In a recent article in Libération, Murielle Guilbert, co-delegate of Solidaires launched this cry from the heart: "I no longer want to be the only woman in the photo!"

She had been "strongly arrested" after an image showing her with the eight other leaders of the inter-union fighting against the pension reform (CFDT, CGT, FO, CFE-CGC, CFTC, Unsa, FSU and Solidaires) - all men -, she explained to AFP.

A poster that should soon change, with a candidate to succeed Philippe Martinez at the CGT, Marie Buisson and perhaps two with Céline Verzeletti, while on the CFDT side, Marylise Léon is often quoted to take over soon from Laurent Berger.

Having a woman at the head of the CGT after the man with the moustache, would be a first in 127 years of existence, while at the CFDT, Nicole Notat (1992 to 2002) was the first to lead a large central.

But "the choice of the number one must not be the tree that hides the forest of gender inequalities in trade unions," warns economist Rachel Silvera.

Nicole Notat in particular, "did not really carry equality issues as a central issue," she says, stressing that having a woman in pole position is therefore "not the right indicator".

It is necessary to see "first, where are the women in all structures: the governing bodies (offices, executive committees), but also the large departmental unions (UD)", federations and "as closely as possible" in companies.

However, on this level "we are halfway", says this specialist in equality issues.

"We are seeing progress in the management bodies. Since 1999, the CGT has displayed parity at the top, the CFDT also tends towards parity", while on the FO side, "we defend equality at work, on the other hand everything that is internal equality is a little taboo".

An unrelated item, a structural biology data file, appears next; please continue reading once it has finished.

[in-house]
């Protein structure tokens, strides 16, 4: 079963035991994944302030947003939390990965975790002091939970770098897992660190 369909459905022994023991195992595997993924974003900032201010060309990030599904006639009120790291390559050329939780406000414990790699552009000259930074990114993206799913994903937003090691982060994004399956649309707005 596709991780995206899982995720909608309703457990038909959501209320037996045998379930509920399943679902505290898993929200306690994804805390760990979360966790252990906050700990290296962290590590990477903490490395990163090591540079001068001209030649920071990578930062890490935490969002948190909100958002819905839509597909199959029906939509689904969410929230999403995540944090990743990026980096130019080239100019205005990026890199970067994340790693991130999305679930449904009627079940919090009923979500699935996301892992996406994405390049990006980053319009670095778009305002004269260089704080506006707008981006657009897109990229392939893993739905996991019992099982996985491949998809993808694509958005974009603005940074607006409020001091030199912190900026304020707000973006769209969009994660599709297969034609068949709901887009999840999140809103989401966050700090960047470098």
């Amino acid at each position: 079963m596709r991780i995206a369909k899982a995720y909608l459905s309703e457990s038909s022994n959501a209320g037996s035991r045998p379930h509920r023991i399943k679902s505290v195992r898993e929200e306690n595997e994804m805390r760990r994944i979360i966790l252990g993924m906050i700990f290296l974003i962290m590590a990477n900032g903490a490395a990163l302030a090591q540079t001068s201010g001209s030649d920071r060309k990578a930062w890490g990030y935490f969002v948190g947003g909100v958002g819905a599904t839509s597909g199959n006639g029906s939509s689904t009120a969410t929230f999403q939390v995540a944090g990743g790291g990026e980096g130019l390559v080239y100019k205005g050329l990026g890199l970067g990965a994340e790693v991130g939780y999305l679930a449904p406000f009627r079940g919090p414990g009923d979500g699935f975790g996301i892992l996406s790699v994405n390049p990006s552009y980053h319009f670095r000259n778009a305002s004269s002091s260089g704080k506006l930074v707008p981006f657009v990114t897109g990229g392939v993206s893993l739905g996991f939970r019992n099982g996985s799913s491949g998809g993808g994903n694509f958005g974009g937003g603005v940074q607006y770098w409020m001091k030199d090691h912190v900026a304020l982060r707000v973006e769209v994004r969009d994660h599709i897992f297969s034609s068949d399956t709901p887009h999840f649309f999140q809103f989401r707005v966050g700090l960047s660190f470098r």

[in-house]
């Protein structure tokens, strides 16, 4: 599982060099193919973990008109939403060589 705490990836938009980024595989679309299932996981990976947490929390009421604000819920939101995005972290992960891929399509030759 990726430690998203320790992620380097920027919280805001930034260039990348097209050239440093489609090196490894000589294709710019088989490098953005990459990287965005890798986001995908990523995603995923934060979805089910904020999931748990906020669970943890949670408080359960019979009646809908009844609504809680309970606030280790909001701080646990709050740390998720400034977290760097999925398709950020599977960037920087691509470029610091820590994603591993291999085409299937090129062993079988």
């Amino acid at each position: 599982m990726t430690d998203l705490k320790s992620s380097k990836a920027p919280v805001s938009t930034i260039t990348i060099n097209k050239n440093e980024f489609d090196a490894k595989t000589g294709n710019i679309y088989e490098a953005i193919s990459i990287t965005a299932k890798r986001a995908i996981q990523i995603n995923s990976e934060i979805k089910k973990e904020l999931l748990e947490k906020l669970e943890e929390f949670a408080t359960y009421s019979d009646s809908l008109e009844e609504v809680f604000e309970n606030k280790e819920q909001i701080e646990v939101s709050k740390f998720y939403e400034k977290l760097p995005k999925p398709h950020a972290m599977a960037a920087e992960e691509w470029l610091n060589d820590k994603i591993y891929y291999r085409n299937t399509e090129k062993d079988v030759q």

Marie Buisson, candidate for the head of the CGT, December 21, 2022 in Paris © STEPHANE DE SAKUTIN / AFP/Archives

In "sandwich"

But for all organizations, "as soon as you go down to the real decision-making places, the UD or federations, we are rather between 20 and 30% of women on average", with even some with "zero", points out the economist.

The sociologist Cécile Guillaume uses the image of the "sandwich" with a feminization that has been done "from below", notably thanks to the Rebsamen law of 2015 which provides for parity lists for professional elections, and "from the top" in some confederations.

In between, "there are the usual sticking points: we will find seasoned, rather aging militants who hold positions," she says.

"Where we still have to make progress is at the intermediate levels," confirms Béatrice Lestic, in charge of equality issues at the CFDT. "The work is not done, but there is a will," she says.

"It's progressing but too slowly," said Sophie Binet, her counterpart at the CGT. Since 2014, the organization has been taking stock of the situation "at all levels" that allows "to look in the mirror and to have tools of impulse," she says.

Cécile Guillaume observes "a real feminization of members, including in the CGT", where they are now 39%.

But it is not necessarily easy for them "to take mandates" because with professional and family responsibilities, "it is a bit of a triple charge".

In addition, the merger of staff representation bodies with the creation of CSEs "somewhat counteracts" feminization with "very heavy" mandates.

There is, she says, "a rather paradoxical conjunction with, on the one hand, the Rebsamen law, quotas from above, union cultures that are still less macho" and on the other hand factors "that hinder efforts". So a "somewhat nuanced" situation.

Marylise Léon, often quoted to soon take over from Laurent Berger at the CFDT, in Paris on March 15, 2023 © STEPHANE DE SAKUTIN / AFP/Archives

Union culture also plays a role, notes Silvera. The CGT remains "marked by a certain workerism": women's struggles are "often less visible and would embody less true trade unionism". Even if things are moving forward, "you still have to be an activist available... if possible mustached," she smiles.

© 2023 AFP